This is a quilt Katherine made for her nieces wedding. Lucky Niece.
This quilt is all about the intricate piecing (both hand and machine) and applique. So, we decided on simple quilt to allow the top to shine. That star block above is a 3" block. By not stitching in the star itself, see how the star kind of puffs out? That was what I wanted to happen.
And a few hundred 3" hourglass blocks, freehand continious curves. I loved this quilt so much I now have a 3" hourglass block planned (but no handpieced medallions or applique for mine--plus, it's not going to be bed sized )
The medallion above is hand pieced. It got special treatment, which shows better on the back
.and the 4 corner applique blocks also got special treatment
I just love love love the texture the quilting gives the hourglass blocks. This is what convinced me I need to make an hourglass block quilt. Mind you, usually what happens when I decide I need to piece a quilt BECAUSE I know just how to quilt it--I change my mind and quilt it differently.
The backing is a lovely soft brushed flannel, and a wool batting was used.
Here's a pre-quilting photo for comparison purposes
and a photo of how I auditioned some quilting designs for the medallion--I use a large plexiglass, and you'll note the bright tape around the edge so I NEVER draw off the edge of the plexiglass. That's the most important step.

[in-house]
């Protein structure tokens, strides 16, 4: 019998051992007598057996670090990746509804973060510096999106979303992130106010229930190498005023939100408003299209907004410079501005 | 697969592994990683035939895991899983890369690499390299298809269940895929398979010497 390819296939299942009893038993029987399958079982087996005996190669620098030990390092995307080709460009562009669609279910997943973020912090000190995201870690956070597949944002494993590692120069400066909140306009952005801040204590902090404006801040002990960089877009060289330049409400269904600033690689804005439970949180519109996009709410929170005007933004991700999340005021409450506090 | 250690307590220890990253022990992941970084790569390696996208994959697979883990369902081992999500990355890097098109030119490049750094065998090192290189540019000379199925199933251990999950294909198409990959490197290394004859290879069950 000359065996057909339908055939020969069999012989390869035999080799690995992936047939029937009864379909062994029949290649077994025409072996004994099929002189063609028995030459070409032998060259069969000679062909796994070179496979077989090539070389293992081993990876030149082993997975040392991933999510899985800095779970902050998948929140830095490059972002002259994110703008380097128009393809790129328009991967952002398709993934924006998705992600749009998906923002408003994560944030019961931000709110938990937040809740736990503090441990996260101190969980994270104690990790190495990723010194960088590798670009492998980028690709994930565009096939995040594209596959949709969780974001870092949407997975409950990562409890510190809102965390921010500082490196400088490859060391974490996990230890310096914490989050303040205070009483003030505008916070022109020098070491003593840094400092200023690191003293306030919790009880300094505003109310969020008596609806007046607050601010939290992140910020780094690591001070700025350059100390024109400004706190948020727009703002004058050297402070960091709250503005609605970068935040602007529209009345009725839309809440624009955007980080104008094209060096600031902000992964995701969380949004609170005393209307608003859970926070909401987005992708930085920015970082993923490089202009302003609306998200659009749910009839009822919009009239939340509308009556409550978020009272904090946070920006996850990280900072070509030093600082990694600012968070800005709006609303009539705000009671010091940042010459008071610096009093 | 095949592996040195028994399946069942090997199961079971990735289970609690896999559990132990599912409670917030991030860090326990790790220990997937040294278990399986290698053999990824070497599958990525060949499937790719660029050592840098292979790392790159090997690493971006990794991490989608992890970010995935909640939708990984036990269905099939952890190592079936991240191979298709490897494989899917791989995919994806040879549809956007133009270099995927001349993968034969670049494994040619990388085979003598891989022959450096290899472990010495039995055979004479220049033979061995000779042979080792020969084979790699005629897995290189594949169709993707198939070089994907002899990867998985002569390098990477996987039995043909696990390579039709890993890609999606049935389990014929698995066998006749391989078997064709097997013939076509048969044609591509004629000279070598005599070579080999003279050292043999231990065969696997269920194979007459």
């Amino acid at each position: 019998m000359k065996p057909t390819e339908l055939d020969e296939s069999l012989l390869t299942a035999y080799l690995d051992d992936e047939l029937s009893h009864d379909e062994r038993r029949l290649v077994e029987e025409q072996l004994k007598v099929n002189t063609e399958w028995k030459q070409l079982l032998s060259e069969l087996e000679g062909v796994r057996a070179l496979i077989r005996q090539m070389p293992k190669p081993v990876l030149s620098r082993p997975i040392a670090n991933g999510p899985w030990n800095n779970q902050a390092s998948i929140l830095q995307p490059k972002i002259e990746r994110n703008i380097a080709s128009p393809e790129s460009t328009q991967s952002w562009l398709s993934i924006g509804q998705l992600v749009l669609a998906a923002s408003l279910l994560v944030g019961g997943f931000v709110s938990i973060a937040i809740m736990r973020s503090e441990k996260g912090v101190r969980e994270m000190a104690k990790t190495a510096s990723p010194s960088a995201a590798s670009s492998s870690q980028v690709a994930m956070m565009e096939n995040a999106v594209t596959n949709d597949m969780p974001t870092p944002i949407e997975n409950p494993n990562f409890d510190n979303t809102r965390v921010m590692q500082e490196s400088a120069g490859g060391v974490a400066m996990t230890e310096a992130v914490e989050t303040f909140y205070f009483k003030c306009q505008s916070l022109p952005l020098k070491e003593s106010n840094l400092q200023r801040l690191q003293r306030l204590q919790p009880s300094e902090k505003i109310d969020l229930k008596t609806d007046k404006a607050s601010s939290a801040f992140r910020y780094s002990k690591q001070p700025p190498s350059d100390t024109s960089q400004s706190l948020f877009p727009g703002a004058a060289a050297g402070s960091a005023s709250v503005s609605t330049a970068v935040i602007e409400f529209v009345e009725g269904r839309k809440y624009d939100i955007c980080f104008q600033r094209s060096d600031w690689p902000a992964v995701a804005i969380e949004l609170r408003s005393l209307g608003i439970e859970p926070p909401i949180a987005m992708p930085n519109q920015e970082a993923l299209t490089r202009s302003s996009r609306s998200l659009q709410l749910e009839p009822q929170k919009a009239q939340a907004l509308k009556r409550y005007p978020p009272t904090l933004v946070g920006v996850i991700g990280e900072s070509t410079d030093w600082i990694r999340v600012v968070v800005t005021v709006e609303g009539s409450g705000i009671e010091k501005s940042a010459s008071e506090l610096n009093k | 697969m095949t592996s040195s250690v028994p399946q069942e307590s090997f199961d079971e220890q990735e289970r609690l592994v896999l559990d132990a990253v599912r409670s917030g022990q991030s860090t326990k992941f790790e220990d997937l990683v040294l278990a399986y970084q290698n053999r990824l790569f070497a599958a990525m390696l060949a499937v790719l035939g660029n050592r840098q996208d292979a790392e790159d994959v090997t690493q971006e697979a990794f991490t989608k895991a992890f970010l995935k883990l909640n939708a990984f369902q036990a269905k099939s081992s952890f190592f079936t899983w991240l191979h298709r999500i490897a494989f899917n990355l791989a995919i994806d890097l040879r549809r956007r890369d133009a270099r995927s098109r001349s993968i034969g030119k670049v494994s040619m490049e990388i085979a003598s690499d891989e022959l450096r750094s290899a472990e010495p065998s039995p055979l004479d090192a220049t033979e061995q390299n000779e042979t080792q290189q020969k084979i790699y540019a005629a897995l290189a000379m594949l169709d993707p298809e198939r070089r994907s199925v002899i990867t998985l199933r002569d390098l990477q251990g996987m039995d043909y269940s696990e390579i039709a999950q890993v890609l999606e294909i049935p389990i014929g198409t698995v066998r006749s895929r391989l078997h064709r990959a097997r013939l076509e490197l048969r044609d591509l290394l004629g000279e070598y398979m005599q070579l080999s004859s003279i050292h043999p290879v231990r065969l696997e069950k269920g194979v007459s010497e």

When my friend Vicki was looking for a modern block of the month, I was quick to suggest Gravity by Jaybird Quilts to her. I figured it was a win for both of us--she'd get to piece and own the quilt, and I'd get to quilt one.
I think longarm quilters have so much fun with this quilt, because the block pieces are large enough to put a lot of details in, without it being too stiff or overly quilted. The quilt is approx 100x100 to give you an idea of scale.
The benefit of taking photos is that, when looking back at them later, one might spot the area of quilting that was missed--I missed some echoing in the center hexagon in the red block above. I will stick that back on the frame to fix that. The good news is the six sided star shape I wanted to create in the red block is visible.
I'm so glad Vicki chose a wool batting, it shows the quilting so well, and I think she'll like it as a winter quilt as well.
I'm sure I saw others as well, but those are the ones I kept going back to look at again. I didn't want to copy their work, but I sure took inspiration from them.
One of the things I really thought about was the background, and what to do there. I was thinking about getting out the photos to start drawing, to see if I could put a stitched border all around the star when I saw a Gravity quilted by No Rules Quilting (Mary Dylke) and she had stitched a border all the way around. Yay, it was possible. And then I added her quilt to my inspiration list too.
When I did start to draw, I wasn't pleased with the 12 pointed star border, so I 'created' blocks by stitching 4 backgound diamonds the same, and thus created a 6 pointed star. You really don't see it from the front, but from the back, it really shows.
First, here's a shot of the 'created' block and the border stitching from the front,